EPA Science Inventory

A synoptic survey of microbial respiration, organic matter decomposition, and carbon efflux in U.S. streams and rivers

Citation:

Hill, B., C. Elonen, A. Herlihy, T. Jicha, AND R. Mitchell. A synoptic survey of microbial respiration, organic matter decomposition, and carbon efflux in U.S. streams and rivers. Limnology and Oceanography Bulletin. American Society of Limnology and Oceanography, Lawrence, KS, 62(1):S147-S159, (2017).

Description:

We analyzed microbial respiration and ecoenzyme activities related to organic matter processing in 1879 streams and rivers across the continental US as part of the USEPA’s 2008-2009 National Rivers and Streams Assessment. Ecoenzymatic stoichiometry was used to construct models for carbon use efficiency (CUE) and decomposition (-k). The streams and rivers were classified by size (headwaters: 1st-order; streams: 2nd-3rd order; small rivers: 4th-5th order; big rivers 6th-7th order; and great rivers > 8th order), and were grouped into nine national ecoregions. The streams and their catchments represented gradients in catchment land cover, channel sediments, and sediment chemistry against which microbial respiration, carbon use efficiency and organic matter decomposition were compared. There were significant ecoregion and stream size effects in the unbalanced, nested analysis of variance of the microbial variables, with organic matter decomposition and modeled microbial respiration increasing from the eastern ecoregions, through the plains ecoregions, to the western ecoregions. These same microbial measures decreased with increasing streams size. Microbial respiration, CUE, and -k were correlated with water and sediment chemistry; CUE and -k were also correlated with stream bed fine sediments; and CUE was further correlated with catchment land cover. Microbial respiration estimated from sediment organic carbon stocks and enzyme decomposition models and extrapolated to the ecoregional and national scales suggests that microbes account for 17% of the total CO2 outgassing, and 60% of the aquatic metabolism C losses, from US streams and rivers.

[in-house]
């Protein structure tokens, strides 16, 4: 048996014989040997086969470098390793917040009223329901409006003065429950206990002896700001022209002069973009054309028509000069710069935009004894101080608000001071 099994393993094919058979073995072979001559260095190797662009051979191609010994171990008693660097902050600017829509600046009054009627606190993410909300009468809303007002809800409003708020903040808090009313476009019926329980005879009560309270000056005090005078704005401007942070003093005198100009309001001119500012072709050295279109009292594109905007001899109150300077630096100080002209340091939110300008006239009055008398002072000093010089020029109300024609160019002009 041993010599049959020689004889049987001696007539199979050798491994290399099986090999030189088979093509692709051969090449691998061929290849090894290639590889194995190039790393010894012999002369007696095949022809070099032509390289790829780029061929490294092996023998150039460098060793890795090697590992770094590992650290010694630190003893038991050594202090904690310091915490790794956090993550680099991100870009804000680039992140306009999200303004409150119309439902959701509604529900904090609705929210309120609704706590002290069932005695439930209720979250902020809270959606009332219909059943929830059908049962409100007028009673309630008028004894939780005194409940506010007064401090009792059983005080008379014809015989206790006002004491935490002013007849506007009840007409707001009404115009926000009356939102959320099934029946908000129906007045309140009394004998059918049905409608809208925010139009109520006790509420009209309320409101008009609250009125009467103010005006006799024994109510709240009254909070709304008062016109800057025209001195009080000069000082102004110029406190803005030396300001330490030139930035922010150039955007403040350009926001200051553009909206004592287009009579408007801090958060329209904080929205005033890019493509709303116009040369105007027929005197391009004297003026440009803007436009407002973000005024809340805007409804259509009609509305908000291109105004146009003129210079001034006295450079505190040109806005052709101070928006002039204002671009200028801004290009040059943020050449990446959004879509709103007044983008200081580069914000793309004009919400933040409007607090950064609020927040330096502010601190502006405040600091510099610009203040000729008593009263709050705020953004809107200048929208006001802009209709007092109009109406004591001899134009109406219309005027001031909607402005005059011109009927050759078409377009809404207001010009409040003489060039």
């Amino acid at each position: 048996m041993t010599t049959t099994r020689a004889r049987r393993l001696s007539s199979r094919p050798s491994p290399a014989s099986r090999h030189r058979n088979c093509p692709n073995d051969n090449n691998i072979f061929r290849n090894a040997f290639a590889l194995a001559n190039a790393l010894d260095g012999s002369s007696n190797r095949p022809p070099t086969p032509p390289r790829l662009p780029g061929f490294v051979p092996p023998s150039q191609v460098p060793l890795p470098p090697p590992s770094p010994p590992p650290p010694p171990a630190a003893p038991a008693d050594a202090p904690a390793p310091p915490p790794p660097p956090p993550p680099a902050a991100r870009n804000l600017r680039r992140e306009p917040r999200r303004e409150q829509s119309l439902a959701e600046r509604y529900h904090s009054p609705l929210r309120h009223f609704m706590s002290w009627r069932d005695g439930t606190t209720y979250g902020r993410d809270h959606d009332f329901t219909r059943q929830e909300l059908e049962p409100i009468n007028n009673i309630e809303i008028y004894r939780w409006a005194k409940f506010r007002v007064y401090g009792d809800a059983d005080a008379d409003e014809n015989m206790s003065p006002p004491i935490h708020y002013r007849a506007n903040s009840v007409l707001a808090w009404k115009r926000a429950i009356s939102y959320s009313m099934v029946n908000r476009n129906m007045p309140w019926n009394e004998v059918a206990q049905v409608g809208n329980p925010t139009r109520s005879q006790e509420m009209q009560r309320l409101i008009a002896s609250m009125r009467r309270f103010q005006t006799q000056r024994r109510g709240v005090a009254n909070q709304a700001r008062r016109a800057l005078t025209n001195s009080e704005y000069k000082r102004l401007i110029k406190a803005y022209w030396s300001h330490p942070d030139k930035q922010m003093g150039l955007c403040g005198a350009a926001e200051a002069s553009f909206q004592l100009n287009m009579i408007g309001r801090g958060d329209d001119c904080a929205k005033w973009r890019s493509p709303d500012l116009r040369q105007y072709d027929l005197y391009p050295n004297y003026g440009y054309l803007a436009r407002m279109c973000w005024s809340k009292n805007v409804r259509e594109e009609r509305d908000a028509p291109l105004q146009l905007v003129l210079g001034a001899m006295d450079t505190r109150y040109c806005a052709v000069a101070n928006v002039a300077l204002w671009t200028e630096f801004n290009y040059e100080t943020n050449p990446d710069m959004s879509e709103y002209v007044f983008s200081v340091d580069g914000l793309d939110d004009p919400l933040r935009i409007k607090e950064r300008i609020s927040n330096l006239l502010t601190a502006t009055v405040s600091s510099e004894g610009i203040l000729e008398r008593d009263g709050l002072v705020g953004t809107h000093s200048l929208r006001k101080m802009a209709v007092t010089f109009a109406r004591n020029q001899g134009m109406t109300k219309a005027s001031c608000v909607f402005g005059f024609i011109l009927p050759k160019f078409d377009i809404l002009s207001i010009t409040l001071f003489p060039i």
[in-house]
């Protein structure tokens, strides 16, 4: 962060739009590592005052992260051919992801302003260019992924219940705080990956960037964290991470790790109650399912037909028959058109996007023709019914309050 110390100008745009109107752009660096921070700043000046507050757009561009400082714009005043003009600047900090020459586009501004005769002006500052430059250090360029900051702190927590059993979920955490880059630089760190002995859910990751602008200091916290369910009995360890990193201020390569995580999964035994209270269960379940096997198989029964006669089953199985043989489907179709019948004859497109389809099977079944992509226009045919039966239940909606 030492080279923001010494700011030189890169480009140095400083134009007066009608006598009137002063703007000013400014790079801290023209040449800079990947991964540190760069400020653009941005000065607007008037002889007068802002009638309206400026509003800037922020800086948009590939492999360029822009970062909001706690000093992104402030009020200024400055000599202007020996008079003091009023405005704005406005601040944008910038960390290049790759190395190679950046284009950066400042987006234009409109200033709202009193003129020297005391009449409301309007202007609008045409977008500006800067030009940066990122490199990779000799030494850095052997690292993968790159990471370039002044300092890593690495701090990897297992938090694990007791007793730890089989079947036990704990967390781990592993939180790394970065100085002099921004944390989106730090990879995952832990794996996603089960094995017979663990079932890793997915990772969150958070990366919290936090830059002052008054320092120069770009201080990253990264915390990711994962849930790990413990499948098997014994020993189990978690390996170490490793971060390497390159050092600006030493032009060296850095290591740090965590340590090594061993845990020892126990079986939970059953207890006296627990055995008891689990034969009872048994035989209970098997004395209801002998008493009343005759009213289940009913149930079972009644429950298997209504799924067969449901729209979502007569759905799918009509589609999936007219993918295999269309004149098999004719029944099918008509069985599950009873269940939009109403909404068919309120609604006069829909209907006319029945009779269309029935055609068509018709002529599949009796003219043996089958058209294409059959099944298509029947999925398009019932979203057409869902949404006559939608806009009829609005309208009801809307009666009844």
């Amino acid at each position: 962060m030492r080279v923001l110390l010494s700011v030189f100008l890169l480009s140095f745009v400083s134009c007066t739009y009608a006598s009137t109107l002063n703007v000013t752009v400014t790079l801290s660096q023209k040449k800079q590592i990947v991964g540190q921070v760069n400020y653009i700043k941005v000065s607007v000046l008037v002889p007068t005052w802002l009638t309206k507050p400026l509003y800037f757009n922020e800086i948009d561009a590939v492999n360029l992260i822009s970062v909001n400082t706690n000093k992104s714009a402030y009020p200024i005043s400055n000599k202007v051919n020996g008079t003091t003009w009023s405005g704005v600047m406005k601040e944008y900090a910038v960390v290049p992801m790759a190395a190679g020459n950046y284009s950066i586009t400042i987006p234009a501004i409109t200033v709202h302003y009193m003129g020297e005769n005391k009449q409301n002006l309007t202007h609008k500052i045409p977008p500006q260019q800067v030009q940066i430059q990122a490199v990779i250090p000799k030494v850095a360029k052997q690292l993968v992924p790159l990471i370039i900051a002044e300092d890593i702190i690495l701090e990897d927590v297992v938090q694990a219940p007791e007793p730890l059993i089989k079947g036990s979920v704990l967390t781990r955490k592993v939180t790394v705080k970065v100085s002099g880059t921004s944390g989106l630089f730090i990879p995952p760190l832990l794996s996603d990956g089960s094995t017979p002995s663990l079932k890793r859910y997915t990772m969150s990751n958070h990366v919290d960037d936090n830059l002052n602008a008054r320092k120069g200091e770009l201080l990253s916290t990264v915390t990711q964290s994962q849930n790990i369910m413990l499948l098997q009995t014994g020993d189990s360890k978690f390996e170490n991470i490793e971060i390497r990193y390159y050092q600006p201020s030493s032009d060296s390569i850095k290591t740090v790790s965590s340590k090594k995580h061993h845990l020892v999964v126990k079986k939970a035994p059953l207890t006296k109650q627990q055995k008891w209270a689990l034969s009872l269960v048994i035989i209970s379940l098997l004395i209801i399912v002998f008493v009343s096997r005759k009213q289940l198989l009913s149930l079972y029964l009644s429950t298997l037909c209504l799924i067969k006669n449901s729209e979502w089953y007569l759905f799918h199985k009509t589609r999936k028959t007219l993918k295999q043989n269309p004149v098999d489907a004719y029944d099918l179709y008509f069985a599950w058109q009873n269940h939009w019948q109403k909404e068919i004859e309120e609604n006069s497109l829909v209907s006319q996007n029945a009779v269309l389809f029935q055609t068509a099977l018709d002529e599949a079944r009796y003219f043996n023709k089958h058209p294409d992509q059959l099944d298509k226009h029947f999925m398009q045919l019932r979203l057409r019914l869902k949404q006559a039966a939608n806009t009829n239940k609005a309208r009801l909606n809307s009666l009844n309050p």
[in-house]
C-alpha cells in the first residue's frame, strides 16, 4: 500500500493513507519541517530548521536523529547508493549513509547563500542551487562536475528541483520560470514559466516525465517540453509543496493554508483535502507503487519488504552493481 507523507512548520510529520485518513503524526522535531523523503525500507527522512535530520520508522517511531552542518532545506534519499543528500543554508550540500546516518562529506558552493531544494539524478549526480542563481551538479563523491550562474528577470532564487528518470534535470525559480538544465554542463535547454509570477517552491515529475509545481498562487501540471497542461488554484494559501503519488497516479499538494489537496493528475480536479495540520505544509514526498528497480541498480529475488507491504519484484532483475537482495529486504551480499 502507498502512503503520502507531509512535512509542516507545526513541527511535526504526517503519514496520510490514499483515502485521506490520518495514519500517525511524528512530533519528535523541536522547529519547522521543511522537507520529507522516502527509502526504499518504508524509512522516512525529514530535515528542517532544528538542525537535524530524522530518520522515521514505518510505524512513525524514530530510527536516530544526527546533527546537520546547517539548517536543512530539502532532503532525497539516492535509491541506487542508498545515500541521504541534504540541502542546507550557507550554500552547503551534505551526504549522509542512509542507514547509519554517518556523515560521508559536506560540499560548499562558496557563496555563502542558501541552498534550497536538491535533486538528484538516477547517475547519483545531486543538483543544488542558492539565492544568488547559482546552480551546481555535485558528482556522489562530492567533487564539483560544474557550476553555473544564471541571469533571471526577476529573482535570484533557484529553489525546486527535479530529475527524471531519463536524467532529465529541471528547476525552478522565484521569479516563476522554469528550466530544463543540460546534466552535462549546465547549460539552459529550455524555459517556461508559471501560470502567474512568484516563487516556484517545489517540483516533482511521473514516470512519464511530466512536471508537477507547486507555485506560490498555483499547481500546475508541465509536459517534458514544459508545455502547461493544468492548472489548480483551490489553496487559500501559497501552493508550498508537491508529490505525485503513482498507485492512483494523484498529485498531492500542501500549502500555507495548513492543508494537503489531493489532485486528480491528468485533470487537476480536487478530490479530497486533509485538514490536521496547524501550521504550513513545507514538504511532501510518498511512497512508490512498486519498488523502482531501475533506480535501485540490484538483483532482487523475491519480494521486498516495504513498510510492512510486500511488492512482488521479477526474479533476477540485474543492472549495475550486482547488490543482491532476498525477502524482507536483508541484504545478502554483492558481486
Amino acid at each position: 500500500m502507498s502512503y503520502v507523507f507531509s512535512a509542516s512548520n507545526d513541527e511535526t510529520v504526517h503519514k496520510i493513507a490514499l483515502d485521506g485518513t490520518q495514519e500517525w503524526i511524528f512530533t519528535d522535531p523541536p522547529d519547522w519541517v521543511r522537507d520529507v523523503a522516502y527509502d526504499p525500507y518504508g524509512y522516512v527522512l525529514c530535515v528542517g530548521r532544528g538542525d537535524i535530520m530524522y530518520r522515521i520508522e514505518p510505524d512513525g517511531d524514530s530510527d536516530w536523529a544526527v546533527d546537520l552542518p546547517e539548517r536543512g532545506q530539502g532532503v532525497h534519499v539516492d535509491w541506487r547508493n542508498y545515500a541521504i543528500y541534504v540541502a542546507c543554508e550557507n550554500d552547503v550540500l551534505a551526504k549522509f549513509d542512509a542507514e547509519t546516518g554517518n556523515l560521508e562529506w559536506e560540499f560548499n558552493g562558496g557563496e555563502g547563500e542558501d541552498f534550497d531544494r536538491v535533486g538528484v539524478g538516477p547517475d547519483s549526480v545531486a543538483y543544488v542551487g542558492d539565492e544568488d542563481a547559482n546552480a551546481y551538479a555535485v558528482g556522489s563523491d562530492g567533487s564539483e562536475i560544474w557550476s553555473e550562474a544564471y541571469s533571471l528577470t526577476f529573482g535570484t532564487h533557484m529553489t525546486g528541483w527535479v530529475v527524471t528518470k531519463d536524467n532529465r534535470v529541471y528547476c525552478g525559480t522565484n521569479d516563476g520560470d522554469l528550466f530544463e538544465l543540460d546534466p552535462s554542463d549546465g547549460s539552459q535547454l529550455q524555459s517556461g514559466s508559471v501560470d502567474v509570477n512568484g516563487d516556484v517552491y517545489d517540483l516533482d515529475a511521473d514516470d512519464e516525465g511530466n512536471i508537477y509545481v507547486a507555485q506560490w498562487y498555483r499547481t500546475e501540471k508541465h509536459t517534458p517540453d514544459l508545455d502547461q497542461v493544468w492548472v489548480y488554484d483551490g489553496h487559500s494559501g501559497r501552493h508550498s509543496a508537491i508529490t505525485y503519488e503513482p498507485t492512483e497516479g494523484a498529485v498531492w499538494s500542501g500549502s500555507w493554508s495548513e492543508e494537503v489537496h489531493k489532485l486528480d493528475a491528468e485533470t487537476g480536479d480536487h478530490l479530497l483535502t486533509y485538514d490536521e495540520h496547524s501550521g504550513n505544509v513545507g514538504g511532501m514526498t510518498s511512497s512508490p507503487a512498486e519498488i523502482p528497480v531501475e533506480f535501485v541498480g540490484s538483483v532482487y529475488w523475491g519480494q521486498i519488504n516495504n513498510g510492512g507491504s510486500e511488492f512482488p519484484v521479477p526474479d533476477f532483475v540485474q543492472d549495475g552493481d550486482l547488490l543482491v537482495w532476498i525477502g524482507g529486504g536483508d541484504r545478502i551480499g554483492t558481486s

Purpose/Objective:

• We analyzed microbial respiration and ecoenzyme activities related to organic matter processing in 1879 streams and rivers across the continental US as part of the USEPA’s 2008-2009 National Rivers and Streams Assessment. • Ecoenzymatic stoichiometry was used to construct models for carbon use efficiency (CUE) and decomposition (-k). • The streams and rivers were classified by size (headwaters: 1st-order; streams: 2nd-3rd order; small rivers: 4th-5th order; big rivers 6th-7th order; and great rivers > 8th order), and were grouped into nine national ecoregions. • There were significant ecoregion and stream size effects in the unbalanced, nested analysis of variance of the microbial variables, with organic matter decomposition and modeled microbial respiration increasing from the eastern ecoregions, through the plains ecoregions, to the western ecoregions. • These same microbial measures decreased with increasing streams size. • Microbial respiration estimated from sediment organic carbon stocks and enzyme decomposition models and extrapolated to the ecoregional and national scales suggests that microbes account for 17% of the total CO2 outgassing, and 60% of the aquatic metabolism C losses, from US streams and rivers.

URLs/Downloads:

https://doi.org/10.1002/lno.10583   Exit

Record Details:

Record Type: DOCUMENT (JOURNAL/PEER REVIEWED JOURNAL)
Completion Date: 11/01/2017
Record Last Revised: 04/11/2018
Record Created: 01/03/2018
Record Released: 01/03/2018
OMB Category: Other
Record ID: 339267

Organization:

U.S. ENVIRONMENTAL PROTECTION AGENCY

OFFICE OF RESEARCH AND DEVELOPMENT

NATIONAL HEALTH AND ENVIRONMENTAL EFFECTS RESEARCH LABORATORY

MID-CONTINENT ECOLOGY DIVISION